An investigation into asymmetrical cortical regulation of salivary S-IgA in conscious man using transcranial magnetic stimulation

Clow, Angela, Lambert, Shirley, Evans, Philip D., Hucklebridge, Frank and Higuchi, Kazuo (2003) An investigation into asymmetrical cortical regulation of salivary S-IgA in conscious man using transcranial magnetic stimulation. International Journal of Psychophysiology, 47 (1). pp. 57-64. ISSN 0167-8760

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Transcranial magnetic stimulation (TMS) can activate discrete areas of the cerebral cortex through the intact skull of healthy conscious volunteers. A magnetic coil generates a brief and focused magnetic field that penetrates the skull to activate the specific area of cerebral cortex beneath. This non-invasive procedure is painless, well tolerated by participants and now widely used to explore brain function. We used TMS to investigate asymmetrical cortical regulatory influences on one aspect of immune function: secretion of the antibody immunoglobulin A (S-IgA) into saliva. The right and left temporo-parietal-occipital cortex of 16 healthy, conscious subjects was stimulated on two different occasions, at least 1 week apart. There was an immediate increase in S-IgA concentration following both right and left stimulation. Saliva volume was reduced immediately post-right but not left stimulation. When secretion (μg/min) of S-IgA was calculated (controlling for changing saliva volume) an increase was apparent following left but not right hemisphere stimulation. Furthermore, a significant difference between the relationship between S-IgA concentration and volume of saliva post-left and right stimulation was observed. We conclude that TMS can be used as a tool to investigate cortical regulation of autonomic and immune function in healthy, conscious human subjects and that secretion of saliva and S-IgA is differentially affected by stimulation of the left and right cerebral cortex.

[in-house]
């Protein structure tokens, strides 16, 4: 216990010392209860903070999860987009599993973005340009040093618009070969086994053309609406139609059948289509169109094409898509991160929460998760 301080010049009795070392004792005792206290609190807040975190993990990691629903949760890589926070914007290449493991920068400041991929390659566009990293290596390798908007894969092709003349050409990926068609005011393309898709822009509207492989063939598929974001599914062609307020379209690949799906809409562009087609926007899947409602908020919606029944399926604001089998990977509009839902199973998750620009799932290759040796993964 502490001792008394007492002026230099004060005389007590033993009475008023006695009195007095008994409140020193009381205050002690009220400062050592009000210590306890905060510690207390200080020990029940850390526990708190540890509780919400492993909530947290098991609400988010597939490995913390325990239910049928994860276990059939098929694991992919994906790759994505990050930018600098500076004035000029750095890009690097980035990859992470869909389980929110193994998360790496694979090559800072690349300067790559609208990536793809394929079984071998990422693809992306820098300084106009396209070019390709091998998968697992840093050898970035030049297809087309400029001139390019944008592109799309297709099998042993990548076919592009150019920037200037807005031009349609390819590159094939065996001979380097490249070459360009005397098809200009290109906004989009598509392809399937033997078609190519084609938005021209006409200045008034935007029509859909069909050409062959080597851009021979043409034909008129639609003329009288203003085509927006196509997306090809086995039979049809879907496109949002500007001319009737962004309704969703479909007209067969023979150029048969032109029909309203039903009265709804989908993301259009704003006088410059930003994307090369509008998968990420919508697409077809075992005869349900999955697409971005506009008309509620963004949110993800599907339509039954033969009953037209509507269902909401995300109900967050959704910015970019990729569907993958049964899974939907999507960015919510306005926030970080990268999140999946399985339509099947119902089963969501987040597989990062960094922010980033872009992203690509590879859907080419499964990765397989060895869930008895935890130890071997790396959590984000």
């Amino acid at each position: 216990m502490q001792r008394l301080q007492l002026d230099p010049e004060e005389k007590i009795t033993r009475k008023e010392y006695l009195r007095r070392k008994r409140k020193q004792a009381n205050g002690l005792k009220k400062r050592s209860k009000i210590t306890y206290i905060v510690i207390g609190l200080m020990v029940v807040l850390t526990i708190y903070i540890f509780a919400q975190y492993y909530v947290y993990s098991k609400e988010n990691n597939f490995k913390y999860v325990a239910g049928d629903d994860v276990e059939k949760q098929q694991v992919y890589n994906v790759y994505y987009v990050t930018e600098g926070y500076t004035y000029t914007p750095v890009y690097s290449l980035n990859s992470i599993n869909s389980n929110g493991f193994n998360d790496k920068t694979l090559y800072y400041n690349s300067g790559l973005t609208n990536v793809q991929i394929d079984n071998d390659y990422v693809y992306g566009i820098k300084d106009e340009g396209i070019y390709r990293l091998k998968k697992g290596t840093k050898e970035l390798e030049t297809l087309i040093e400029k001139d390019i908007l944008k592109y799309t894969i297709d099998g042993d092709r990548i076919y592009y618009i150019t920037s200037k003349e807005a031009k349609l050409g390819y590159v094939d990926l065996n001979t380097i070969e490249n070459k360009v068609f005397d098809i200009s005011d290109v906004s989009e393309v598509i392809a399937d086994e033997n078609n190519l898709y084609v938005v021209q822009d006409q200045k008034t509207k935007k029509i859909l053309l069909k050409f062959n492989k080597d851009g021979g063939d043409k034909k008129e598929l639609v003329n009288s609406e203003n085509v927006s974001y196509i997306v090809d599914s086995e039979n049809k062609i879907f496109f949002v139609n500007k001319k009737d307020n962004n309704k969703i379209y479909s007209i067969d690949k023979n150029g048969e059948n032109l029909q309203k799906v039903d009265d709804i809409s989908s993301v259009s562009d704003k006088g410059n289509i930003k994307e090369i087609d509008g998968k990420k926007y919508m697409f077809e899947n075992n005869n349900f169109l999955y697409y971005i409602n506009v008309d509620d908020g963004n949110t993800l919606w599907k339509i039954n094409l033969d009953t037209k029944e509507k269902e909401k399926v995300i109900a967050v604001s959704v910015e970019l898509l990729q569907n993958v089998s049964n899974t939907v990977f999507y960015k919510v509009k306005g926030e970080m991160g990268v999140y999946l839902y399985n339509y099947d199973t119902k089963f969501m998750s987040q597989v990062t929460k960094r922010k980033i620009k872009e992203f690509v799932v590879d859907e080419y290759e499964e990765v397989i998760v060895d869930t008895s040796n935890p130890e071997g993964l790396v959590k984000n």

Item Type: Article
Uncontrolled Keywords: S-IgA; Saliva, Transcranial magnetic stimulation, Human, Cerebral cortex, Asymmetrical
Subjects: University of Westminster > Social Sciences and Humanities
University of Westminster > Science and Technology > Life Sciences, School of (No longer in use)
Depositing User: Users 4 not found.
Date Deposited: 05 Dec 2005
Last Modified: 04 Nov 2009 14:34

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